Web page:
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Though increased accessibility is usually deemed a victory, by-products of this public access include difficulty in determining accurate attendance and demographics of visitorship as well as adverse impact on plant collections (carving into tree bark, pedestrian traffic through planting beds, etc.). Conversely, many of the other organizations self-identify as “destination” gardens, because they recognize the extra planning and preparation their visitors must make to reach the site. For example, Blue Mountains Botanic Garden Mount Tomah considers itself to be more known internationally than domestically. Despite lobbying for the government to provide public transportation to the garden, the site is still only accessible by car. In effort to be more inclusive of the local community and increase overall visitorship, the garden recently dropped its $5.00 admission fee. This changed the demographic of the garden visitors significantly by attracting more short-term visitors and boosting attendance from 100,000 to approximately 200,000 visitors per year. Increased visitorship has driven efforts to expand car-parking facilities, which will become critical during peak times including school holidays, weekends, and apple-picking season. The Australian Botanic Garden Mount Annan also recently dropped its admission fee. In turn, staff saw a greater increase in recreational visitors. The surrounding area has an average age of 36, a mix of income levels, and frequent local visitors with an emphasis in the older and younger generations (families, grandparents, children). While the garden aims to be a recreational destination for visitors, the horticultural staff is challenged by an increase in litter and speeding vehicles. In an effort to invite a different and previously absent demographic of visitors, the garden opened up an area of land unsuited for gardening to mountain bikers. Similarly to Blue Mountains Botanic Garden Mount Tomah, Royal Botanic Gardens Cranbournes’ transportation challenges stem from reliance on cars and limited to no public transportation. As part of the Royal Botanic Gardens Victoria, Melbourne Gardens has considered running shuttle buses to and from its counterpart, Cranbourne, though this plan has yet to mature. Cranbourne Gardens holds four large events each year, including a “family day” with the local city of Casey. Now in its sixth year, this event alone draws 2500 to 3000 people into the gardens. With insufficient parking available on site, the garden provides free pickups from the train, library, and shopping mall (this is similar to how Longwood Gardens handles overflow parking during the Christmas season). However, because of the garden’s location in a developing area with freeway access, this may change significantly as Cranbourne expands its visitation patterns. Once inside the gardens visitors can enjoy a garden explorer shuttle, which makes six stops, provides interpretation throughout, and acts as a safety measure on especially hot days. B. Increasing access to collections: Adelaide Botanic Garden Though urban location, public transportation, and free admission make for highly accessible plant collections, the South Australian Seed Conservation Centre (SASCC) provides virtual accessibility to the state’s threatened plant species in addition to supporting conservation efforts through its website, Seeds of South Australia (Figure 16). Since its establishment in 2002, the program has been very successful, with over 200 million seeds collected and stored, including seeds from nearly 70% of the State’s threatened flora. Though seed collecting efforts are based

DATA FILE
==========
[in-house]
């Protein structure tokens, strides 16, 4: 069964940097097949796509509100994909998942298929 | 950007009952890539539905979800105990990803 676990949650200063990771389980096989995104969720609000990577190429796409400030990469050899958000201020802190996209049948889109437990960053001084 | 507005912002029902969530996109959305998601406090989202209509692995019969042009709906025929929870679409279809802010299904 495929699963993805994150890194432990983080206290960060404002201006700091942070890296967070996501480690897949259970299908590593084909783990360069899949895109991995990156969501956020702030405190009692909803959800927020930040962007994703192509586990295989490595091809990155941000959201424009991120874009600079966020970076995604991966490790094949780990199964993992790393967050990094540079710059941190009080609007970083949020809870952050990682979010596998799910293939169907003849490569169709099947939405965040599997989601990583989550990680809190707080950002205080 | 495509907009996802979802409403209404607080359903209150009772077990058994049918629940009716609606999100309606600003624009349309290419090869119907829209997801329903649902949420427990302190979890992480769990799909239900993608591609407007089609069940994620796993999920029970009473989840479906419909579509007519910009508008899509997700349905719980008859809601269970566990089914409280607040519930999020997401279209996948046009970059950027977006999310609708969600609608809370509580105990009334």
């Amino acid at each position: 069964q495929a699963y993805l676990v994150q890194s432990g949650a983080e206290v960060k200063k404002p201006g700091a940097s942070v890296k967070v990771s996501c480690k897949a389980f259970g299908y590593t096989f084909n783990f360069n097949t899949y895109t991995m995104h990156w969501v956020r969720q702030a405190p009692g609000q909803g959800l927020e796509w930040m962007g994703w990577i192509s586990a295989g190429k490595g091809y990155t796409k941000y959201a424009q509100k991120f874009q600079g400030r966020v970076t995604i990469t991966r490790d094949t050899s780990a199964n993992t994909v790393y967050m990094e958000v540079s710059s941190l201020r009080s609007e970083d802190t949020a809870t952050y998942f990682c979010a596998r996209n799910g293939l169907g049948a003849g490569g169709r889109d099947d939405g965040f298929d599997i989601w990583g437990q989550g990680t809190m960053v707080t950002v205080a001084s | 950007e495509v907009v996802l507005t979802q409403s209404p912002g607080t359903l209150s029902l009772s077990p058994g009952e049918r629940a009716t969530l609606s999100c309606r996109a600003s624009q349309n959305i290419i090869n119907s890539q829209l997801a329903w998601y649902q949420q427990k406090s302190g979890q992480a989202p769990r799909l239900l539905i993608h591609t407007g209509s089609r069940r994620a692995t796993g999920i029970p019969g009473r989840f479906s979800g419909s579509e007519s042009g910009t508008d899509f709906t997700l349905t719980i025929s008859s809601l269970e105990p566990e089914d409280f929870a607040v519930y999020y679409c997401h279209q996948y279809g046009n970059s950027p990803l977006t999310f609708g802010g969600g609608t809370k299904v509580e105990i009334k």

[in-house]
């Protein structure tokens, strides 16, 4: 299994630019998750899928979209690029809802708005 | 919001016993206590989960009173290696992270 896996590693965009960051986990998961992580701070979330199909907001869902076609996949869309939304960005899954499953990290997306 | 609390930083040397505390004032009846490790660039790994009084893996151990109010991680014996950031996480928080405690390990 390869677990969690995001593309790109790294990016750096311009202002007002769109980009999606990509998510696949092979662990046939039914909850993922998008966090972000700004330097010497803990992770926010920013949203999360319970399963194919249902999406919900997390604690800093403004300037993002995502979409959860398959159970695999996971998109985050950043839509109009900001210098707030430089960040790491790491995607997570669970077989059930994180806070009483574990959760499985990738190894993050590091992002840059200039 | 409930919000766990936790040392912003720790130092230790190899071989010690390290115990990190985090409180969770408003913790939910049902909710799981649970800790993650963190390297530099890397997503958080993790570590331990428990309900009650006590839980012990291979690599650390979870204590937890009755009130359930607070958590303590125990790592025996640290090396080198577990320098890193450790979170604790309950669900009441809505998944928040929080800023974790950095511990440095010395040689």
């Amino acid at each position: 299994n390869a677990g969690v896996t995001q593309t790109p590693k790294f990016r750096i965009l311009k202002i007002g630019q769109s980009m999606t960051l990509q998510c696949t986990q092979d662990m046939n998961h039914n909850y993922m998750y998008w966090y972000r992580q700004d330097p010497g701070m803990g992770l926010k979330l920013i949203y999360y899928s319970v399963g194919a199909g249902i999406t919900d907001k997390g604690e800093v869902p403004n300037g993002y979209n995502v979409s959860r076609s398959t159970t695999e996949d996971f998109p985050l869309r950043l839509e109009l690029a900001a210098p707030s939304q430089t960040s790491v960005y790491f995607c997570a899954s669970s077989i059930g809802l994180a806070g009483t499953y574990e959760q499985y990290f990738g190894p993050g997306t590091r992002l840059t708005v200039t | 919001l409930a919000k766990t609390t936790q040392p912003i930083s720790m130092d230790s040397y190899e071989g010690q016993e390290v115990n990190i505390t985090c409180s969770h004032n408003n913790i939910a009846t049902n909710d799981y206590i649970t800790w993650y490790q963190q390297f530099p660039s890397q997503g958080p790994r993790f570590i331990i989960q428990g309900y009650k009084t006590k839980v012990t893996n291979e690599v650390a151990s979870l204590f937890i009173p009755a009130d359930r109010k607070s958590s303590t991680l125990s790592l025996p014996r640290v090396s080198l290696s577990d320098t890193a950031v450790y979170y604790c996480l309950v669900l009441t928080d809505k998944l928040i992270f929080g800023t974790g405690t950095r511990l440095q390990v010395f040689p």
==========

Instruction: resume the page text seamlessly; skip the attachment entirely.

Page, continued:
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2016 International Experience_Australia  
2016 International Experience_Australia  
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